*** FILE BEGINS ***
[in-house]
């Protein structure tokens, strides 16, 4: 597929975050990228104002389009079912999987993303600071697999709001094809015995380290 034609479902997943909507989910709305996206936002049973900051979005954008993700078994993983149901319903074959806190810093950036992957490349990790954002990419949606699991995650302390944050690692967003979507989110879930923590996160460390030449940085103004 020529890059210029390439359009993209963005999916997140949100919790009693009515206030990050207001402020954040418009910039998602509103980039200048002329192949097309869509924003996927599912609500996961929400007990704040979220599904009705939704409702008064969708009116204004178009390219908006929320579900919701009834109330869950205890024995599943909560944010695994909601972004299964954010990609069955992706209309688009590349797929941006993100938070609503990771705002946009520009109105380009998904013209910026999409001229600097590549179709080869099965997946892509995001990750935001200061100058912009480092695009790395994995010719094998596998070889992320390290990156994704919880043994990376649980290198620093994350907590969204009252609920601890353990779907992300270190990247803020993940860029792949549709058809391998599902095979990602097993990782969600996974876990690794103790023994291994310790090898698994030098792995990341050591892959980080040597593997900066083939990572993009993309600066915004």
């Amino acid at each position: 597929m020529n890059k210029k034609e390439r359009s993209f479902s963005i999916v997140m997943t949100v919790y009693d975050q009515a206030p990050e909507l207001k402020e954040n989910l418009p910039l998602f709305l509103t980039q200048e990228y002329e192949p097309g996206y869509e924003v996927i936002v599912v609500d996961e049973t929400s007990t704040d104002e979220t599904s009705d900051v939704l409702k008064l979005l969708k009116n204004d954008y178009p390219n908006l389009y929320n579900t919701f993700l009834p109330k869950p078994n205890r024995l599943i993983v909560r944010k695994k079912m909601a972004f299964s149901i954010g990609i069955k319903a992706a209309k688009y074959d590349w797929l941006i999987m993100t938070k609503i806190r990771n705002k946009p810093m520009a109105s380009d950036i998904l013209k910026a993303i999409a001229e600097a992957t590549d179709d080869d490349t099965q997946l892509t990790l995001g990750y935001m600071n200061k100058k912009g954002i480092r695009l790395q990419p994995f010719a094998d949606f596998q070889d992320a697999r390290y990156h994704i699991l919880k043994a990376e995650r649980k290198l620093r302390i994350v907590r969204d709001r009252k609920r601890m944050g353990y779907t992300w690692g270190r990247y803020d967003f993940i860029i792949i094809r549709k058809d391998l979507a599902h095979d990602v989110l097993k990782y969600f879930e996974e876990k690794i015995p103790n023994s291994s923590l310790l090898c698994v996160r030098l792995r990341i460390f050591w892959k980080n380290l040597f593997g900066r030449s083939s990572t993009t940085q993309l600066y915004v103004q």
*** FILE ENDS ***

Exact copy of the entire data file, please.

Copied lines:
[in-house]
């Protein structure tokens, strides 16, 4: 597929975050990228104002389009079912999987993303600071697999709001094809015995380290 034609479902997943909507989910709305996206936002049973900051979005954008993700078994993983149901319903074959806190810093950036992957490349990790954002990419949606699991995650302390944050690692967003979507989110879930923590996160460390030449940085103004 020529890059210029390439359009993209963005999916997140949100919790009693009515206030990050207001402020954040418009910039998602509103980039200048002329192949097309869509924003996927599912609500996961929400007990704040979220599904009705939704409702008064969708009116204004178009390219908006929320579900919701009834109330869950205890024995599943909560944010695994909601972004299964954010990609069955992706209309688009590349797929941006993100938070609503990771705002946009520009109105380009998904013209910026999409001229600097590549179709080869099965997946892509995001990750935001200061100058912009480092695009790395994995010719094998596998070889992320390290990156994704919880043994990376649980290198620093994350907590969204009252609920601890353990779907992300270190990247803020993940860029792949549709058809391998599902095979990602097993990782969600996974876990690794103790023994291994310790090898698994030098792995990341050591892959980080040597593997900066083939990572993009993309600066915004």
């Amino acid at each position: 597929m020529n890059k210029k034609e390439r359009s993209f479902s963005i999916v997140m997943t949100v919790y009693d975050q009515a206030p990050e909507l207001k402020e954040n989910l418009p910039l998602f709305l509103t980039q200048e990228y002329e192949p097309g996206y869509e924003v996927i936002v599912v609500d996961e049973t929400s007990t704040d104002e979220t599904s009705d900051v939704l409702k008064l979005l969708k009116n204004d954008y178009p390219n908006l389009y929320n579900t919701f993700l009834p109330k869950p078994n205890r024995l599943i993983v909560r944010k695994k079912m909601a972004f299964s149901i954010g990609i069955k319903a992706a209309k688009y074959d590349w797929l941006i999987m993100t938070k609503i806190r990771n705002k946009p810093m520009a109105s380009d950036i998904l013209k910026a993303i999409a001229e600097a992957t590549d179709d080869d490349t099965q997946l892509t990790l995001g990750y935001m600071n200061k100058k912009g954002i480092r695009l790395q990419p994995f010719a094998d949606f596998q070889d992320a697999r390290y990156h994704i699991l919880k043994a990376e995650r649980k290198l620093r302390i994350v907590r969204d709001r009252k609920r601890m944050g353990y779907t992300w690692g270190r990247y803020d967003f993940i860029i792949i094809r549709k058809d391998l979507a599902h095979d990602v989110l097993k990782y969600f879930e996974e876990k690794i015995p103790n023994s291994s923590l310790l090898c698994v996160r030098l792995r990341i460390f050591w892959k980080n380290l040597f593997g900066r030449s083939s990572t993009t940085q993309l600066y915004v103004q």